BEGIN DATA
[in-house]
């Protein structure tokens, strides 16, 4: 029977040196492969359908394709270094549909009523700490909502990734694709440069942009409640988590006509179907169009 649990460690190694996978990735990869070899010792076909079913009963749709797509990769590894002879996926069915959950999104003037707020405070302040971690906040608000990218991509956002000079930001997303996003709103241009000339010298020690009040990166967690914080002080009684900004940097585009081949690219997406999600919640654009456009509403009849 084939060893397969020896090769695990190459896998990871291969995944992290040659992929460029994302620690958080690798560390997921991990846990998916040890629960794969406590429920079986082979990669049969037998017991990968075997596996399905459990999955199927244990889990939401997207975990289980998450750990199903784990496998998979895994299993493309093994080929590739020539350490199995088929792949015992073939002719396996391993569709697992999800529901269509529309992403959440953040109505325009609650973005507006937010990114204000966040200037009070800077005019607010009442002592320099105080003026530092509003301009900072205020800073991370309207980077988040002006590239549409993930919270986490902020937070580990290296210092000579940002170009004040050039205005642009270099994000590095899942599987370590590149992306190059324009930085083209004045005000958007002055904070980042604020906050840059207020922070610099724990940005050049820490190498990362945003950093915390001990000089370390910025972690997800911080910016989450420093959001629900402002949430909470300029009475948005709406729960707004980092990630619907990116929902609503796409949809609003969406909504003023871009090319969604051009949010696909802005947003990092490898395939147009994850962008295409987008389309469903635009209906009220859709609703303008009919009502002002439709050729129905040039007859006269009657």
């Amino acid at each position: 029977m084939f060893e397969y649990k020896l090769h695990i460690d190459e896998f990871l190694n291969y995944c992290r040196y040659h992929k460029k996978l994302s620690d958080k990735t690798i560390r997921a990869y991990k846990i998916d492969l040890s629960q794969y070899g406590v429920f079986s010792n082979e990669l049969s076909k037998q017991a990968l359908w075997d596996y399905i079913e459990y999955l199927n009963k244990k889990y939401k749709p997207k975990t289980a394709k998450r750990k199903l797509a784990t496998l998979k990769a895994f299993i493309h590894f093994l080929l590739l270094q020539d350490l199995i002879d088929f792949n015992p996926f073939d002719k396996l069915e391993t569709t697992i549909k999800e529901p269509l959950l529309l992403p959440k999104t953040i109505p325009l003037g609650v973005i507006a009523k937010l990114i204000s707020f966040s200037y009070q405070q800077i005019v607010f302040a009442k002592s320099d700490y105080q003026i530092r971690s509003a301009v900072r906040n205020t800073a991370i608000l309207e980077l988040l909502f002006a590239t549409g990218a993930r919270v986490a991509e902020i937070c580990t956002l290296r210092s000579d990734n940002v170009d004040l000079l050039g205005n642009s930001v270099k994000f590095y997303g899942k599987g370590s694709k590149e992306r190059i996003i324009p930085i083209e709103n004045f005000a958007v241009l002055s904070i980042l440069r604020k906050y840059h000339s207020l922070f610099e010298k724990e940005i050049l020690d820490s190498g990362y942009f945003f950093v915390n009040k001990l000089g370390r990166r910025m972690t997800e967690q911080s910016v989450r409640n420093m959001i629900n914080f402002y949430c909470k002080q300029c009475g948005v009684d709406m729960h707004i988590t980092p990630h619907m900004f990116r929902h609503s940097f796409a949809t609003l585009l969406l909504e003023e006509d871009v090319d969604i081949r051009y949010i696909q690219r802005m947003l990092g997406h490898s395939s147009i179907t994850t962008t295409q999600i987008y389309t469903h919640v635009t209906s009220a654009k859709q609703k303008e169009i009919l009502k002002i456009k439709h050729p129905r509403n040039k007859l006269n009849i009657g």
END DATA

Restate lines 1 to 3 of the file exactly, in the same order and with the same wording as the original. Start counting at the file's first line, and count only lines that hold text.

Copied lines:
[in-house]
């Protein structure tokens, strides 16, 4: 029977040196492969359908394709270094549909009523700490909502990734694709440069942009409640988590006509179907169009 649990460690190694996978990735990869070899010792076909079913009963749709797509990769590894002879996926069915959950999104003037707020405070302040971690906040608000990218991509956002000079930001997303996003709103241009000339010298020690009040990166967690914080002080009684900004940097585009081949690219997406999600919640654009456009509403009849 084939060893397969020896090769695990190459896998990871291969995944992290040659992929460029994302620690958080690798560390997921991990846990998916040890629960794969406590429920079986082979990669049969037998017991990968075997596996399905459990999955199927244990889990939401997207975990289980998450750990199903784990496998998979895994299993493309093994080929590739020539350490199995088929792949015992073939002719396996391993569709697992999800529901269509529309992403959440953040109505325009609650973005507006937010990114204000966040200037009070800077005019607010009442002592320099105080003026530092509003301009900072205020800073991370309207980077988040002006590239549409993930919270986490902020937070580990290296210092000579940002170009004040050039205005642009270099994000590095899942599987370590590149992306190059324009930085083209004045005000958007002055904070980042604020906050840059207020922070610099724990940005050049820490190498990362945003950093915390001990000089370390910025972690997800911080910016989450420093959001629900402002949430909470300029009475948005709406729960707004980092990630619907990116929902609503796409949809609003969406909504003023871009090319969604051009949010696909802005947003990092490898395939147009994850962008295409987008389309469903635009209906009220859709609703303008009919009502002002439709050729129905040039007859006269009657």
């Amino acid at each position: 029977m084939f060893e397969y649990k020896l090769h695990i460690d190459e896998f990871l190694n291969y995944c992290r040196y040659h992929k460029k996978l994302s620690d958080k990735t690798i560390r997921a990869y991990k846990i998916d492969l040890s629960q794969y070899g406590v429920f079986s010792n082979e990669l049969s076909k037998q017991a990968l359908w075997d596996y399905i079913e459990y999955l199927n009963k244990k889990y939401k749709p997207k975990t289980a394709k998450r750990k199903l797509a784990t496998l998979k990769a895994f299993i493309h590894f093994l080929l590739l270094q020539d350490l199995i002879d088929f792949n015992p996926f073939d002719k396996l069915e391993t569709t697992i549909k999800e529901p269509l959950l529309l992403p959440k999104t953040i109505p325009l003037g609650v973005i507006a009523k937010l990114i204000s707020f966040s200037y009070q405070q800077i005019v607010f302040a009442k002592s320099d700490y105080q003026i530092r971690s509003a301009v900072r906040n205020t800073a991370i608000l309207e980077l988040l909502f002006a590239t549409g990218a993930r919270v986490a991509e902020i937070c580990t956002l290296r210092s000579d990734n940002v170009d004040l000079l050039g205005n642009s930001v270099k994000f590095y997303g899942k599987g370590s694709k590149e992306r190059i996003i324009p930085i083209e709103n004045f005000a958007v241009l002055s904070i980042l440069r604020k906050y840059h000339s207020l922070f610099e010298k724990e940005i050049l020690d820490s190498g990362y942009f945003f950093v915390n009040k001990l000089g370390r990166r910025m972690t997800e967690q911080s910016v989450r409640n420093m959001i629900n914080f402002y949430c909470k002080q300029c009475g948005v009684d709406m729960h707004i988590t980092p990630h619907m900004f990116r929902h609503s940097f796409a949809t609003l585009l969406l909504e003023e006509d871009v090319d969604i081949r051009y949010i696909q690219r802005m947003l990092g997406h490898s395939s147009i179907t994850t962008t295409q999600i987008y389309t469903h919640v635009t209906s009220a654009k859709q609703k303008e169009i009919l009502k002002i456009k439709h050729p129905r509403n040039k007859l006269n009849i009657g």